This is a myth.
One of the most common criticisms levelled at DOAJ, particularly over the last 5 years, is that the index is not inclusive enough; that its coverage is poor; and that it lists only a fraction of the open access journals that exist. Our research shows that many journals reported as “missing” from DOAJ have a failed application or have been removed for not meeting DOAJ standards.
It is true that DOAJ’s coverage is not complete but it does hold a very diverse set of journals from 130 countries. The top 10 countries with the most journals in DOAJ are a mixture from the global north and the global south.
Journals must apply to be indexed in DOAJ. They can be from any country, in any subject and in any language. We welcome enquiries from editors of journals who may not be sure whether or not they should apply to be indexed.
Thus far, we have rarely had to solicit applications, although that is what we will start doing in 2019. We will do this to: increase our coverage of non-English language journals, social science, humanities and arts journals, journals from the global south; and to increase coverage in key disciplines.
Where are all the open access journals?
We are often labelled as unreliable because we don’t index all open access journals. We would remind the community that we are not an index of open access journals but an index of quality, peer-reviewed open access journals – journals which meet our basic criteria, and sometimes more.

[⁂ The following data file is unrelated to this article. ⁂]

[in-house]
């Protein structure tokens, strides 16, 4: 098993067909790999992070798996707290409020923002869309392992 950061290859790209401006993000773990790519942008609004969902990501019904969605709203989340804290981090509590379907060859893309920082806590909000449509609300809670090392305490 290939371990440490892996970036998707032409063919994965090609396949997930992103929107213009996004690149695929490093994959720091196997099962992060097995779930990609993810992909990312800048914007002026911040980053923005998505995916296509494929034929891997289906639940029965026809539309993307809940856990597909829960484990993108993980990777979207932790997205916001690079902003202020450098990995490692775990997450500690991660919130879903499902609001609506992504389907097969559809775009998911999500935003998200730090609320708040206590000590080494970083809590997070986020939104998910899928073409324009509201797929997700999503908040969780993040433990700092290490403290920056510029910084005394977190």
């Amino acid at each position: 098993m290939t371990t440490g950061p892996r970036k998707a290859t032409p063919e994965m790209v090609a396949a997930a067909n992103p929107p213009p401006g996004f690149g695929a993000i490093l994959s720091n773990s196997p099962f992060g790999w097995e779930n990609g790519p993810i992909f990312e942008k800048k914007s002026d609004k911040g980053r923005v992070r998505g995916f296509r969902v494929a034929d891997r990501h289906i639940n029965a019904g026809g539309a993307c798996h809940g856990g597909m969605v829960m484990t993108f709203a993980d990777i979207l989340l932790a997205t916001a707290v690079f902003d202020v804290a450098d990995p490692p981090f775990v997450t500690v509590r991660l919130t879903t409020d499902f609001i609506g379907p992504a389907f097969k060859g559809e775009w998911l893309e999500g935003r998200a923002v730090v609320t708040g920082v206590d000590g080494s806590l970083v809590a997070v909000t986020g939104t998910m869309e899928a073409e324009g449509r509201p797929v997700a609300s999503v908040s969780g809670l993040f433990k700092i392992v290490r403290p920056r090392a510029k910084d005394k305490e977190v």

The question of inclusiveness has to be seen in relation to other indexing services. DOAJ lists 7798 quality open access journals that are not listed in either WoS or SCOPUS. Full results of our research, comparing DOAJ against 3 indexes will be published here soon.
Some other databases seem to trawl the internet for any evidence of a “journal” without really doing any filtering or quality assessment.
Here is just a selection of the many reasons why DOAJ does not index the sometimes thousands of open access journals that can be found in other databases. DOAJ does not index journals that:
- have ceased publication
- haven’t published anything for up to two years
- are hybrid
- use a definition of open access that is not the BOAI definition
- require people to register to access content
- apply embargoes on full-text content
- do not perform effective peer review (we allow editorial review only for some arts and humanities journals)
- do not have a confirmed ISSN
- do not have an up-to-date, transparent editorial board
Other journals may have once been in DOAJ but have been removed for various reasons, particularly because they did not reapply when DOAJ enforced stricter entry criteria, or because their website no longer functions.
We will always work with publishers to help them get their journals into DOAJ and we welcome new applications at any time!
Picture credit: By Michael Johnson – originally posted to Flickr as ‘Apples & Oranges – They Don’t Compare’ CCBY 2.0